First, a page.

Microsoft did eventually discover the vulnerability without prompting by the NSA and, in March 2017, before the release of EternalBlue and WannaCry, released an update to fix the exploited bug.. This update, however, was still uninstalled by many users in May, when WannaCry was released, thus allowing its prolific spreading and large uptake.
Luckily, researchers quickly discovered a ‘kill-switch’ built into WannaCry, which allowed them to stop it from spreading further. This, alongside the patch by Microsoft, helped to slow, and eventually stop, its spread only 4 days after release.
Following on from the original outbreak , however, were a number of copycats; identical to WannaCry except for the removal of the kill-switch. The spread of these copycats was significantly smaller, due to the hysteria and mass-updating pushed by the original WannaCry outbreak and soon they too disappeared.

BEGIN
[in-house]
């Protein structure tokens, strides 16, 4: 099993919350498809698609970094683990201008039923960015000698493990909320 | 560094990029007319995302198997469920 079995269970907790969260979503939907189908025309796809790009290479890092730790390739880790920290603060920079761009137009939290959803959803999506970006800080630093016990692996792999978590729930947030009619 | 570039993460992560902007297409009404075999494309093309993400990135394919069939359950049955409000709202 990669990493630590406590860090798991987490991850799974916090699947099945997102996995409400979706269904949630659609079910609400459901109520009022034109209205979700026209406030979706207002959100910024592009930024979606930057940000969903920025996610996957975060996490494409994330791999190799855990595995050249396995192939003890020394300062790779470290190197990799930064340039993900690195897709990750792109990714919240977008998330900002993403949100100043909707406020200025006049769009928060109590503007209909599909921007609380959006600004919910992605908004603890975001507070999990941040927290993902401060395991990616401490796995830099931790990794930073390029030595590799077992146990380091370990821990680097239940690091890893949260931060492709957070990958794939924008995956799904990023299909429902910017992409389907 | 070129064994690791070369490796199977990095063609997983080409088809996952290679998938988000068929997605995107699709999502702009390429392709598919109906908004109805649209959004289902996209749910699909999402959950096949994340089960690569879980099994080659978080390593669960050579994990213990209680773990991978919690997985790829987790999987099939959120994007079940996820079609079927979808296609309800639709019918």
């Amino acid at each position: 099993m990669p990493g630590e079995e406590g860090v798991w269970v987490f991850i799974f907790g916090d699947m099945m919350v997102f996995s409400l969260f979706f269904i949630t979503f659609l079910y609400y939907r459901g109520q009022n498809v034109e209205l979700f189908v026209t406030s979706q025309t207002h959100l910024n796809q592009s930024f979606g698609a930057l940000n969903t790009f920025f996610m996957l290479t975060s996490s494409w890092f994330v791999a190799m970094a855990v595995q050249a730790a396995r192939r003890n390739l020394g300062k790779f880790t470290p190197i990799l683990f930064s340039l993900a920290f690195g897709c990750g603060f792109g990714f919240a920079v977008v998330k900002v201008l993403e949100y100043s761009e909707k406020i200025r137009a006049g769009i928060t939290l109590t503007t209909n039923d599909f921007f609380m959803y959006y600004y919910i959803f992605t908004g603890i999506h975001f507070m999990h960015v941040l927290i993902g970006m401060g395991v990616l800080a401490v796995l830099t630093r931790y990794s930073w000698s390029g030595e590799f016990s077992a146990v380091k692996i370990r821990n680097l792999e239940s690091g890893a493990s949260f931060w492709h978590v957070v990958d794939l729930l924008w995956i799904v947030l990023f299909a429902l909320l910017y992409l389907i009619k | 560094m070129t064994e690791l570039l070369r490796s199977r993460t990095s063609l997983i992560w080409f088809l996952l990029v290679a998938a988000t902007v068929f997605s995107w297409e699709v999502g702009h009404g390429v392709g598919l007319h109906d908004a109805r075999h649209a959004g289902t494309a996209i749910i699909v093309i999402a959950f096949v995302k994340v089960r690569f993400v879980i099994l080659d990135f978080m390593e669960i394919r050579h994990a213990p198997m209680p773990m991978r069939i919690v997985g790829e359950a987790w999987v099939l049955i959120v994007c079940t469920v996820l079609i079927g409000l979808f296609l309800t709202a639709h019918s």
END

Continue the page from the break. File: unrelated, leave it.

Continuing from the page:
This is not the end of ransomware. The next version of WannaCry, this time utilising a new, un-patched exploit, is likely already in development and the makers are just waiting for the perfect time to strike.
How to Prevent ransomware?
So, with the history of ransomware in mind, what can be done to stop an attack?
The unfortunate reality is that, in some cases, particularly when newly-developed exploits are used, there is little in the way of prevention. However, when looking at WannaCry as an example, it is clear that the most important prevention tactic is to ensure that you are installing updates as soon as possible.
In addition to updating, we recommend that you implement the following to prevent a ransomware attack:
Train users to report phishing and suspicious system activity and not to fall prey to easy mistakes.
Use and update antivirus software n a regular basis.
Update third-party applications as soon as prompt.
Remove administrative rights except from those who absolutely need it. This will limit the number of downloads into your network.
Deploy a File Integrity Monitoring (FIM) solution.
Ensure that backups are being maintained and cannot be overwritten by users
Set important file-shares to read-only